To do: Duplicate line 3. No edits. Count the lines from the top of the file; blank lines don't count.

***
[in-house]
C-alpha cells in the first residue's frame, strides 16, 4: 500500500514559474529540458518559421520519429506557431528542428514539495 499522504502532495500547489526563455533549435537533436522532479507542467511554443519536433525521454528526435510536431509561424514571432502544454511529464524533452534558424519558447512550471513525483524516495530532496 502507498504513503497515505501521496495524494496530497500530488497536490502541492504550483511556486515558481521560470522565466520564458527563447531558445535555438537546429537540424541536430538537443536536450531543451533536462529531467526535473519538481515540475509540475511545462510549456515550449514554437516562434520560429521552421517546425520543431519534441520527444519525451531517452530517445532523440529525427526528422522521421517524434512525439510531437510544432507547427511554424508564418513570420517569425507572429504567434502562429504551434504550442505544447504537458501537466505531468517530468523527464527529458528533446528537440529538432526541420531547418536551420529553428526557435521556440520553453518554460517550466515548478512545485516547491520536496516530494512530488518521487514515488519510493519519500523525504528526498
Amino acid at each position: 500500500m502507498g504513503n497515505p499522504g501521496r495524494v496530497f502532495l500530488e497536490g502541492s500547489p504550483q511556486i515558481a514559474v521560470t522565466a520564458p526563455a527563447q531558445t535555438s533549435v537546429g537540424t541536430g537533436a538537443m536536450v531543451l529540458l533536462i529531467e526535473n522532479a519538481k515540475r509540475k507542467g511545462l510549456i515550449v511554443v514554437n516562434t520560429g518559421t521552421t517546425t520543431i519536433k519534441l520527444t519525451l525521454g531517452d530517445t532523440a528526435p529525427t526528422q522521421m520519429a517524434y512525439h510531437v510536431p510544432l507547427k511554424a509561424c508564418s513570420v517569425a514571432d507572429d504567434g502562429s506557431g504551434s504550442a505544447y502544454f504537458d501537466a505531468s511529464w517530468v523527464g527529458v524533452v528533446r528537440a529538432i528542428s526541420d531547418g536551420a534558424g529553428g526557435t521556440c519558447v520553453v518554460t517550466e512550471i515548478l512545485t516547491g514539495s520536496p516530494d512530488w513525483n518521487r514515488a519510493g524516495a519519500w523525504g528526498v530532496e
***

Amino acid at each position: 500500500m502507498g504513503n497515505p499522504g501521496r495524494v496530497f502532495l500530488e497536490g502541492s500547489p504550483q511556486i515558481a514559474v521560470t522565466a520564458p526563455a527563447q531558445t535555438s533549435v537546429g537540424t541536430g537533436a538537443m536536450v531543451l529540458l533536462i529531467e526535473n522532479a519538481k515540475r509540475k507542467g511545462l510549456i515550449v511554443v514554437n516562434t520560429g518559421t521552421t517546425t520543431i519536433k519534441l520527444t519525451l525521454g531517452d530517445t532523440a528526435p529525427t526528422q522521421m520519429a517524434y512525439h510531437v510536431p510544432l507547427k511554424a509561424c508564418s513570420v517569425a514571432d507572429d504567434g502562429s506557431g504551434s504550442a505544447y502544454f504537458d501537466a505531468s511529464w517530468v523527464g527529458v524533452v528533446r528537440a529538432i528542428s526541420d531547418g536551420a534558424g529553428g526557435t521556440c519558447v520553453v518554460t517550466e512550471i515548478l512545485t516547491g514539495s520536496p516530494d512530488w513525483n518521487r514515488a519510493g524516495a519519500w523525504g528526498v530532496e